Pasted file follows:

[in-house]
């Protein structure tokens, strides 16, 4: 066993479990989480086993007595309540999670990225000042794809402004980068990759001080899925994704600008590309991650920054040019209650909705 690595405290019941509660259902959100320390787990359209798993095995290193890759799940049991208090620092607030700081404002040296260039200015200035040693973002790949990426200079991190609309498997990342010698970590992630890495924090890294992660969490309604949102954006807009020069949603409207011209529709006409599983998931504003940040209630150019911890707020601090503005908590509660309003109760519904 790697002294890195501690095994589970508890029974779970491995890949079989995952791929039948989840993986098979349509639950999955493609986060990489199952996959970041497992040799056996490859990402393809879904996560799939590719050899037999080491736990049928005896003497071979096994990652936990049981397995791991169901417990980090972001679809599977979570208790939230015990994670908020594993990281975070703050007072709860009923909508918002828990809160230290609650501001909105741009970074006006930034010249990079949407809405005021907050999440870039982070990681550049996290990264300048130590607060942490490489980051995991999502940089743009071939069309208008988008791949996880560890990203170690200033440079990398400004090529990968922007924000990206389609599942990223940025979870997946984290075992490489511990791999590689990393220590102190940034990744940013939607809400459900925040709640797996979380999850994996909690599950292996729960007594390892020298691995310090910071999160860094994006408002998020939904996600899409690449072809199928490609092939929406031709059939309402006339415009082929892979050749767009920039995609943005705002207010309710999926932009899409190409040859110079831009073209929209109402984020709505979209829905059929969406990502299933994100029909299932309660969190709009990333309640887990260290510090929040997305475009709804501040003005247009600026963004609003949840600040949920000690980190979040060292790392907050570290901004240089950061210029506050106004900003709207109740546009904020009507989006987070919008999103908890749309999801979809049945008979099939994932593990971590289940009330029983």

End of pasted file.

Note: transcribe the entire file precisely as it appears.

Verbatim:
[in-house]
């Protein structure tokens, strides 16, 4: 066993479990989480086993007595309540999670990225000042794809402004980068990759001080899925994704600008590309991650920054040019209650909705 690595405290019941509660259902959100320390787990359209798993095995290193890759799940049991208090620092607030700081404002040296260039200015200035040693973002790949990426200079991190609309498997990342010698970590992630890495924090890294992660969490309604949102954006807009020069949603409207011209529709006409599983998931504003940040209630150019911890707020601090503005908590509660309003109760519904 790697002294890195501690095994589970508890029974779970491995890949079989995952791929039948989840993986098979349509639950999955493609986060990489199952996959970041497992040799056996490859990402393809879904996560799939590719050899037999080491736990049928005896003497071979096994990652936990049981397995791991169901417990980090972001679809599977979570208790939230015990994670908020594993990281975070703050007072709860009923909508918002828990809160230290609650501001909105741009970074006006930034010249990079949407809405005021907050999440870039982070990681550049996290990264300048130590607060942490490489980051995991999502940089743009071939069309208008988008791949996880560890990203170690200033440079990398400004090529990968922007924000990206389609599942990223940025979870997946984290075992490489511990791999590689990393220590102190940034990744940013939607809400459900925040709640797996979380999850994996909690599950292996729960007594390892020298691995310090910071999160860094994006408002998020939904996600899409690449072809199928490609092939929406031709059939309402006339415009082929892979050749767009920039995609943005705002207010309710999926932009899409190409040859110079831009073209929209109402984020709505979209829905059929969406990502299933994100029909299932309660969190709009990333309640887990260290510090929040997305475009709804501040003005247009600026963004609003949840600040949920000690980190979040060292790392907050570290901004240089950061210029506050106004900003709207109740546009904020009507989006987070919008999103908890749309999801979809049945008979099939994932593990971590289940009330029983």